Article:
If ever there were a day to revive the lost art of the handwritten note, Feb. 14 is it. No eCards of love, please. Actual folded, creased-paper, handscribed with words of love (or lust, or like) in genuine ink are mandatory. Anything less than that is a bloody crime.
However, since we don't use fine paper goods like this very often, one is not to be faulted for not knowing where to get such antiquated things. Let me point the way.
May I make a bold pronouncement of love? I adore Paper Source (1911 Calle Barcelona in Carlsbad), the most wonderful purveyor of things of paper. It has an actual bricks-and-mortar post in the Carlsbad Forum shops, a weird strip mall filled with the best kind of chain stores (Urban Outfitters, Anthropologie, Apple). I'm smitten with this shop not just because of the pretty papers, but also because of the inspiration that abounds—there are always beautiful examples of kooky, yet well-done, crafts in its catalog, and the store brings these crafts to colorful life. I flipped over the kid kits, which elevate the schoolroom Valentine into so much more than a Justin Bieber bookmark. I'm sweet on the cleverness of the cards, each one funnier (not har-har, more snicker-snicker) than the next. Paper Source also has a really terrific assortment of what can only be called gifts—the kinds of things you don't ever buy for yourself, you only buy for other people. Maybe we need to buy ourselves more gifts. We can at least start with a self-addressed hand-written card. The kid in me wants the scratch-and-sniff stickers; the adult wants the letter-pressed cards featuring an octopus and the words “I'm a sucker for you.”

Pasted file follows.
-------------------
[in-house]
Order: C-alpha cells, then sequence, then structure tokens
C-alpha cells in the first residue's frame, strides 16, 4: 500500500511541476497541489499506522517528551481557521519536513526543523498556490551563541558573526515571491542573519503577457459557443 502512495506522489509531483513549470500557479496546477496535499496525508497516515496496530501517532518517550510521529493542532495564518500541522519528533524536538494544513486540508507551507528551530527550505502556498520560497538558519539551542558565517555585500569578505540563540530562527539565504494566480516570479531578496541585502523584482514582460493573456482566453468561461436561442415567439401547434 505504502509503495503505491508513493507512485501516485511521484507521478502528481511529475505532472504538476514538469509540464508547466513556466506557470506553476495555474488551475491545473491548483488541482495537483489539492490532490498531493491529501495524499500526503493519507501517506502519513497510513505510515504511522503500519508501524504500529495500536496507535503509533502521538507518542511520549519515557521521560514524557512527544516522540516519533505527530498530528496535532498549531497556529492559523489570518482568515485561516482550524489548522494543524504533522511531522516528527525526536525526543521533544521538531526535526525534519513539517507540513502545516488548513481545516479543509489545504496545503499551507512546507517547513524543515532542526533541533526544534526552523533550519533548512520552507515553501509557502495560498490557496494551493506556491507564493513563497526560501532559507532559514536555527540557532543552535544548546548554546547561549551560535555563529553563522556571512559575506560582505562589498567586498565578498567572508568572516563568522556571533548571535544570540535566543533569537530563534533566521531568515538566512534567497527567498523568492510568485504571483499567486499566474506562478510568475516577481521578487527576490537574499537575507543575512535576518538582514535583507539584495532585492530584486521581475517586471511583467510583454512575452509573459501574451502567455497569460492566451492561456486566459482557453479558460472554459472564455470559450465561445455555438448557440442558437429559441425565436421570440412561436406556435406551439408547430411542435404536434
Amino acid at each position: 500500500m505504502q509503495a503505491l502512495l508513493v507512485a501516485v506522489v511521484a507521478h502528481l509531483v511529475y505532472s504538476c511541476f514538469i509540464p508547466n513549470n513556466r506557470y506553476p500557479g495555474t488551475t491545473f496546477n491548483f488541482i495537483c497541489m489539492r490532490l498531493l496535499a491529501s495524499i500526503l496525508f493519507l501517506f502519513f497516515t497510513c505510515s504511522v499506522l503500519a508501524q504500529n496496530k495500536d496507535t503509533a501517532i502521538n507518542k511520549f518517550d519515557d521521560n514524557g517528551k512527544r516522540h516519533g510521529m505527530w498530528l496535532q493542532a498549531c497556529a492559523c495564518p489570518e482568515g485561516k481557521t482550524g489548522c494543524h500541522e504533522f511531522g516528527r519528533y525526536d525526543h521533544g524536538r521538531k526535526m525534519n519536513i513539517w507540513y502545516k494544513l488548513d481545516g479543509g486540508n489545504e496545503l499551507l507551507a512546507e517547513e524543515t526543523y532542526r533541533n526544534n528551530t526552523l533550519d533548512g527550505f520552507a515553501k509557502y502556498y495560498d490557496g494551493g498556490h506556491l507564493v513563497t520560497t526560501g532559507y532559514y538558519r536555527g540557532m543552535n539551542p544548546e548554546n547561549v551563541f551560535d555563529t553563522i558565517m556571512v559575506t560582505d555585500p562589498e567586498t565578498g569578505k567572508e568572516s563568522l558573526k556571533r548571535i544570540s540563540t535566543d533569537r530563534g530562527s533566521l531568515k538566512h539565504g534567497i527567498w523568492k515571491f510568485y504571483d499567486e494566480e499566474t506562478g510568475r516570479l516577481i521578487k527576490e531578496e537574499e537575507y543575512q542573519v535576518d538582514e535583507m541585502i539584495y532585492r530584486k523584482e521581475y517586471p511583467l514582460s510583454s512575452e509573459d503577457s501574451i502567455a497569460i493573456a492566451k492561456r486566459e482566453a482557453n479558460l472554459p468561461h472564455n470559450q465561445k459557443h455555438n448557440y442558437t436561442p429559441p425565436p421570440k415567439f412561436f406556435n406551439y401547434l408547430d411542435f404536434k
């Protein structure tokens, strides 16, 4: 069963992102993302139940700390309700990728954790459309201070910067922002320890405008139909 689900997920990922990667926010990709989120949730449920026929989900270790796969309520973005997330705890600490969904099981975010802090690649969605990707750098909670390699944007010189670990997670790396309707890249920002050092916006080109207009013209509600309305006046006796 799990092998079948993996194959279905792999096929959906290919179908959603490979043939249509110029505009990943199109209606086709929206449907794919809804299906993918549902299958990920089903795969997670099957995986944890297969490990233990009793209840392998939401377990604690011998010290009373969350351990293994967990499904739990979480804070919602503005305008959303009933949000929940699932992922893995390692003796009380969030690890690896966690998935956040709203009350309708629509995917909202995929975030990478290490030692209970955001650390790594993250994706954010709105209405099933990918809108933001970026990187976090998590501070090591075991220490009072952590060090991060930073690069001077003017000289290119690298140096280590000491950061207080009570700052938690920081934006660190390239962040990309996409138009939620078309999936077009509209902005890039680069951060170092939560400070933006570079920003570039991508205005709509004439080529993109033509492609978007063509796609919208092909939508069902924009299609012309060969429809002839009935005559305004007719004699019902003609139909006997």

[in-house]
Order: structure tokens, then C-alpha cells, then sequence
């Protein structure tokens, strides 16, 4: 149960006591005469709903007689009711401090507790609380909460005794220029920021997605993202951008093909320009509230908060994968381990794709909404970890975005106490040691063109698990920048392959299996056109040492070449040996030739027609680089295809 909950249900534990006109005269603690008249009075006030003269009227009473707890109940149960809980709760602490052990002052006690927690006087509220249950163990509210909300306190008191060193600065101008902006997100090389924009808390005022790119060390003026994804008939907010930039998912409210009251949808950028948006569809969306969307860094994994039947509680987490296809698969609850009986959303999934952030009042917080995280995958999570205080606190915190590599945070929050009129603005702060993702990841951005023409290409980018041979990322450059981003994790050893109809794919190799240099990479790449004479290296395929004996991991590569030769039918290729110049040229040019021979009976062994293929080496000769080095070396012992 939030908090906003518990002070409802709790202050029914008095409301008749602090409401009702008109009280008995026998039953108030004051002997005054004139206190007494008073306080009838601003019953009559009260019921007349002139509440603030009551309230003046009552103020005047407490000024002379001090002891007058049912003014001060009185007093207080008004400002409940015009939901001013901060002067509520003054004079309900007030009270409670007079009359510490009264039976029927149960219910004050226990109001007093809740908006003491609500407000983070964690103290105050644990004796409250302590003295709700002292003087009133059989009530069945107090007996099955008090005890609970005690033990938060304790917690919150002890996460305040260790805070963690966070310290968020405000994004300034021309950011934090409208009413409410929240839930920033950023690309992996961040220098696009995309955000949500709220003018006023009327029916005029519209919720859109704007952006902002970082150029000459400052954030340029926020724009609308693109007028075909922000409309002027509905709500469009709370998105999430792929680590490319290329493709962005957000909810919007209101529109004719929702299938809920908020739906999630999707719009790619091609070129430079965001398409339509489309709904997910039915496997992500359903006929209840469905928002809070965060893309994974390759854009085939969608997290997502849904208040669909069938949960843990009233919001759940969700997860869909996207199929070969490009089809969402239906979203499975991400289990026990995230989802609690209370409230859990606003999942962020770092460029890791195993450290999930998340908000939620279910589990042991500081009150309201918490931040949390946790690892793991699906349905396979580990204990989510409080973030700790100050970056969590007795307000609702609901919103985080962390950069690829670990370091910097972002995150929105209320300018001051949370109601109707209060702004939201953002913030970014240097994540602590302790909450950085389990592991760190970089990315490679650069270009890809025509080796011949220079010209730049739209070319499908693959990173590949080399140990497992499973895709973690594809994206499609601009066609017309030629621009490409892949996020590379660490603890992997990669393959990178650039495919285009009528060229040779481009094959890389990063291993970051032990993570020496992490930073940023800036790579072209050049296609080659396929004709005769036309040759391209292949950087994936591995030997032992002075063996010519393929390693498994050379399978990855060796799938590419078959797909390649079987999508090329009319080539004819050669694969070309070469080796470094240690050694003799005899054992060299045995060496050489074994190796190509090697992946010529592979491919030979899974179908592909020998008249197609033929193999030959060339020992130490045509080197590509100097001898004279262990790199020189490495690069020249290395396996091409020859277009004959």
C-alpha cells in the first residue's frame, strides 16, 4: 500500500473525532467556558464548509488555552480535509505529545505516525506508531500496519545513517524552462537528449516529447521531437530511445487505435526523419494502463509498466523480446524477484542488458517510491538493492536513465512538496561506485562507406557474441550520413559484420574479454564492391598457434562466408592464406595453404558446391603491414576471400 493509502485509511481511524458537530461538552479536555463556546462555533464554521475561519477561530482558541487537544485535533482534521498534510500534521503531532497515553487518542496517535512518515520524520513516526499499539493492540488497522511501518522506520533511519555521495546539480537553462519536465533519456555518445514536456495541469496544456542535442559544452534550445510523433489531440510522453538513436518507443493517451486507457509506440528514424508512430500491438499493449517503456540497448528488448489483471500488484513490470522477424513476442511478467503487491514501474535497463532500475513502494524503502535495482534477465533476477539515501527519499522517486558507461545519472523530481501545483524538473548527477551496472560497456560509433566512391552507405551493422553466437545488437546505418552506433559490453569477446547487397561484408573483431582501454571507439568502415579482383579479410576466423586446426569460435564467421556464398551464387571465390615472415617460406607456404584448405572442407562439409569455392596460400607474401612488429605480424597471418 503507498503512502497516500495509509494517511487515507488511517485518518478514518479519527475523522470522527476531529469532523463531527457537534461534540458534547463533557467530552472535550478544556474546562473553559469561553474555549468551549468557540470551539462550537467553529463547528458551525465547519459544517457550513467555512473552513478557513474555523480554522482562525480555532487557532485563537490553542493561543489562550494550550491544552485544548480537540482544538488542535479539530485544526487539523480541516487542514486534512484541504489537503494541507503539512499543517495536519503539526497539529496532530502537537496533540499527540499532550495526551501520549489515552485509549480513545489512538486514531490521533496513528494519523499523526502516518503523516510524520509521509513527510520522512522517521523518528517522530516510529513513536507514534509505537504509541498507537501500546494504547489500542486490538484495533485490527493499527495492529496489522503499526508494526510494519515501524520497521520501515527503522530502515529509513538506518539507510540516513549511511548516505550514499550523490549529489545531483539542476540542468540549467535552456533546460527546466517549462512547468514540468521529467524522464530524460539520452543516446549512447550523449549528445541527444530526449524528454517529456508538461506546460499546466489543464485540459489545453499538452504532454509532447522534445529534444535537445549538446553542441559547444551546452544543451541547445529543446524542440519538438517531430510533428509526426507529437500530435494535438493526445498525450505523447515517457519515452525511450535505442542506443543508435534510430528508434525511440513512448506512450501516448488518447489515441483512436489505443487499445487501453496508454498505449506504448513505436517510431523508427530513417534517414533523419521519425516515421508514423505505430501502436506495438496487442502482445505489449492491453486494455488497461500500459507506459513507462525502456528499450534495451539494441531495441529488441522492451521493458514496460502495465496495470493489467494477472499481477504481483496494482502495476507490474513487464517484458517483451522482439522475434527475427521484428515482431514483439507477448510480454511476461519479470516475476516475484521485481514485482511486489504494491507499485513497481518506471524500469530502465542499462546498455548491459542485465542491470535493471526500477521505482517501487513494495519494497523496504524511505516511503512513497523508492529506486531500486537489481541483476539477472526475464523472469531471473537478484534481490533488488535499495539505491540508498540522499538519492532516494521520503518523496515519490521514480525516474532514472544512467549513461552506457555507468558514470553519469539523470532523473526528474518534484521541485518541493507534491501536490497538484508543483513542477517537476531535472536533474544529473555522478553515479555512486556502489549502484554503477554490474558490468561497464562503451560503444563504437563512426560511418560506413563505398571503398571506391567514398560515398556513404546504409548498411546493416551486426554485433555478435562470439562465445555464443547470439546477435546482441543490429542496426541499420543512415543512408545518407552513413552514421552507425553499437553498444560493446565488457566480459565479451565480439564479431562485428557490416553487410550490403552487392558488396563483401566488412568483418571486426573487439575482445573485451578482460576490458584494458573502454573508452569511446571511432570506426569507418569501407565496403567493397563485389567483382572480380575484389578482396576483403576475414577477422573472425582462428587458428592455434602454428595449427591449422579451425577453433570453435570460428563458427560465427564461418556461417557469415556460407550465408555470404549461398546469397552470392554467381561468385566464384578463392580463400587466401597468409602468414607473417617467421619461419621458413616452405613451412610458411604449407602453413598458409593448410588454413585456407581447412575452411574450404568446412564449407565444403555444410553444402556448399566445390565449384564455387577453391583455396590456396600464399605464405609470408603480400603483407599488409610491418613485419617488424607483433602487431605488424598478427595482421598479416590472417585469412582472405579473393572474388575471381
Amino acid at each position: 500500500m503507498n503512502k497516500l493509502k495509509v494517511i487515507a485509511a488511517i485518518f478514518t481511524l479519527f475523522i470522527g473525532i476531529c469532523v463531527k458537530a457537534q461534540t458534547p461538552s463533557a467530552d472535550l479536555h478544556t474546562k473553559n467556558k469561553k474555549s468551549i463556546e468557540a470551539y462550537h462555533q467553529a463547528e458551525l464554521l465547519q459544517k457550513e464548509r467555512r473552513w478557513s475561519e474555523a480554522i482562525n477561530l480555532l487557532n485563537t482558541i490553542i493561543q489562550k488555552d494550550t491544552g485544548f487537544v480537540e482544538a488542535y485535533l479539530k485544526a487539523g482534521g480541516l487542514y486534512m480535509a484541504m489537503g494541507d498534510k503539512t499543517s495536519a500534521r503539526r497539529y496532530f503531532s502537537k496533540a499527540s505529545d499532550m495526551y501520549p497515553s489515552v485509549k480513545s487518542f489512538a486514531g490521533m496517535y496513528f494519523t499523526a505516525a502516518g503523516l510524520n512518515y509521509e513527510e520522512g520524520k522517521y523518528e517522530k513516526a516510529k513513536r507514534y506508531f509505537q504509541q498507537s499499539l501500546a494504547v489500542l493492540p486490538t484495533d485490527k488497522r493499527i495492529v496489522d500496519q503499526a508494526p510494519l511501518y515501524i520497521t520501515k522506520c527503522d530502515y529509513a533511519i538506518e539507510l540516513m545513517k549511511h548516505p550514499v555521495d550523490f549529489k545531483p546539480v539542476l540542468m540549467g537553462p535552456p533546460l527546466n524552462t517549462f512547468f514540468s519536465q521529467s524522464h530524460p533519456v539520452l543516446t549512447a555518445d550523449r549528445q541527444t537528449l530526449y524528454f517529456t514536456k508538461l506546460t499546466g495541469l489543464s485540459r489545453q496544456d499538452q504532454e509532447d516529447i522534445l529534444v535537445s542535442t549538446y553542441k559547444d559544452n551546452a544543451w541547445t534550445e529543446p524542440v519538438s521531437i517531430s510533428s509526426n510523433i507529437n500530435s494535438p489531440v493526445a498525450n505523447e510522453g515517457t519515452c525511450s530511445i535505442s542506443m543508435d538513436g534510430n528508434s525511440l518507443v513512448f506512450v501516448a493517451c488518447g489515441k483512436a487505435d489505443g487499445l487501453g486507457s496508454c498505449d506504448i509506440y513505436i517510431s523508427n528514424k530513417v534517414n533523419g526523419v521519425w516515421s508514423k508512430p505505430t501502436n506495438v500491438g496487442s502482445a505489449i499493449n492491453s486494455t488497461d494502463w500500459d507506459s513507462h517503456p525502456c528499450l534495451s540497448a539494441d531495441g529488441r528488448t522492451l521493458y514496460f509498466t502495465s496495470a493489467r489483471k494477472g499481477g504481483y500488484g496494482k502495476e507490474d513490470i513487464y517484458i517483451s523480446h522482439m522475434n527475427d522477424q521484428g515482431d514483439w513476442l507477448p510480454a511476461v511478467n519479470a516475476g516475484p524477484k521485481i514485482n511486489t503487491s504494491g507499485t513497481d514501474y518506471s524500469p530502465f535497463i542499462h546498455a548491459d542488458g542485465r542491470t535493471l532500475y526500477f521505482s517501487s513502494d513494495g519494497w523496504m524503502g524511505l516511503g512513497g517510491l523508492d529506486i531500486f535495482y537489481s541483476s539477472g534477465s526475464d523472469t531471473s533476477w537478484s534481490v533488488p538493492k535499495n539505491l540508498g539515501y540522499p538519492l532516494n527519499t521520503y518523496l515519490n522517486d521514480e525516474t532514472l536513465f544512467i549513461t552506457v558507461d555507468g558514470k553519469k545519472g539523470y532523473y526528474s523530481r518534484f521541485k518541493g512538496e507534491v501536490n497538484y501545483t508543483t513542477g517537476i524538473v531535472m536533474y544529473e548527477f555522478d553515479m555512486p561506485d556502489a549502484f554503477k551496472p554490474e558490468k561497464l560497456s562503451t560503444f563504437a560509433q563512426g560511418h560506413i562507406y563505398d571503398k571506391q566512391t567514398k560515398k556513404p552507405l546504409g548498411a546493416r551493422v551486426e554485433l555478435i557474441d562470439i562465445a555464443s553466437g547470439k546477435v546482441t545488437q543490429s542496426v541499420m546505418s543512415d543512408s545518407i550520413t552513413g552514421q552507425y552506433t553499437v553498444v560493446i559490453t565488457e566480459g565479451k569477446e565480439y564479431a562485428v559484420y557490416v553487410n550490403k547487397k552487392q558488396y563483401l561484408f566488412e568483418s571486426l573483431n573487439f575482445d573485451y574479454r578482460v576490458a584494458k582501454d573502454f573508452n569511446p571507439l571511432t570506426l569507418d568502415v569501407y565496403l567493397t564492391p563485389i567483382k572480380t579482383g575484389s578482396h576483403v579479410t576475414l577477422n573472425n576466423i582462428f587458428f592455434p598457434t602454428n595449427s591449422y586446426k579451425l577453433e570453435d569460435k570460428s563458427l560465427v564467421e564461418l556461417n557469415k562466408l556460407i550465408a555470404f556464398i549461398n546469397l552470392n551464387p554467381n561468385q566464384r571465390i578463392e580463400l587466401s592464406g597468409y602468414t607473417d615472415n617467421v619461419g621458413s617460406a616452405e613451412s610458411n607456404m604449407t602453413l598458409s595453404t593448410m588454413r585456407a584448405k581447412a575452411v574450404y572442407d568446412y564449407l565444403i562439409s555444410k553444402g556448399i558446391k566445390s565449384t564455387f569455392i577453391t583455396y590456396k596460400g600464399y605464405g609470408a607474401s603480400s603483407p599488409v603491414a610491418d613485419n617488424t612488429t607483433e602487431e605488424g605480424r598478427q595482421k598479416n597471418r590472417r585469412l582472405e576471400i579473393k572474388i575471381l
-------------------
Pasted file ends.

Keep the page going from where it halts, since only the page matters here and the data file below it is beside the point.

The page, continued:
I haven't visited the mouthful that is With Love, a Gift and Paperie by Bel Age (1620 W. Lewis St. in Mission Hills) since one of my early columns, but there's no doubt that February is the month to return. This store screams “love,” from the name to the intricate and astonishingly beautiful displays. I'm not sure what I'd do with a zillion glittering drink umbrellas, but in this store, where they're displayed like a sparkling tropical tree, I want them. I want them now! Ditto for the weird bird in the tiny sardine can. More literal is the “LOVE” banner, which is gorgeous, but what exactly do you do with it? Hang it on the fridge? Over the mantle? Use it like mistletoe and kiss every time you walk under it? Odd. But I do know exactly what to do with the love medallions— little pink-and white pins in cute boxes that mimic the shape of a medal of honor. I'll buy them for everyone I know and care for. There are also walls of card displays, very pretty jewelry (including a necklace fitted with a tiny gold envelope that opens to reveal a tiny gold love letter) and a ton of glistening pink things.
I hate to repeat myself, but it happens: I'm getting old. And, really, some of the places that I mention (maybe a little too often) are amazing places for Valentine's Day cards: Make Good in South Park for handmade pretties, Progress just across the street for letter-press cards and The Grove, also in South Park, for the bookish. Pigment in North Park for the cards that make you scratch your head a little, and Cathedral in Hillcrest for the stunning stuff. Next door to Cathedral, at Babette Schwartz, you'll find the tacky and loud. Hit up Warwick's in La Jolla for the classic and Noon in Ocean Beach (and Solana Beach) for a modern take on pretty. Paper Tales in Point Loma is great for the raw goods so you can make your own.
But, hey, even if you end up at a florescent-lit Hallmark, it's better than a flash-driven dancing bunny eCard delivered to my—ahem, any—inbox.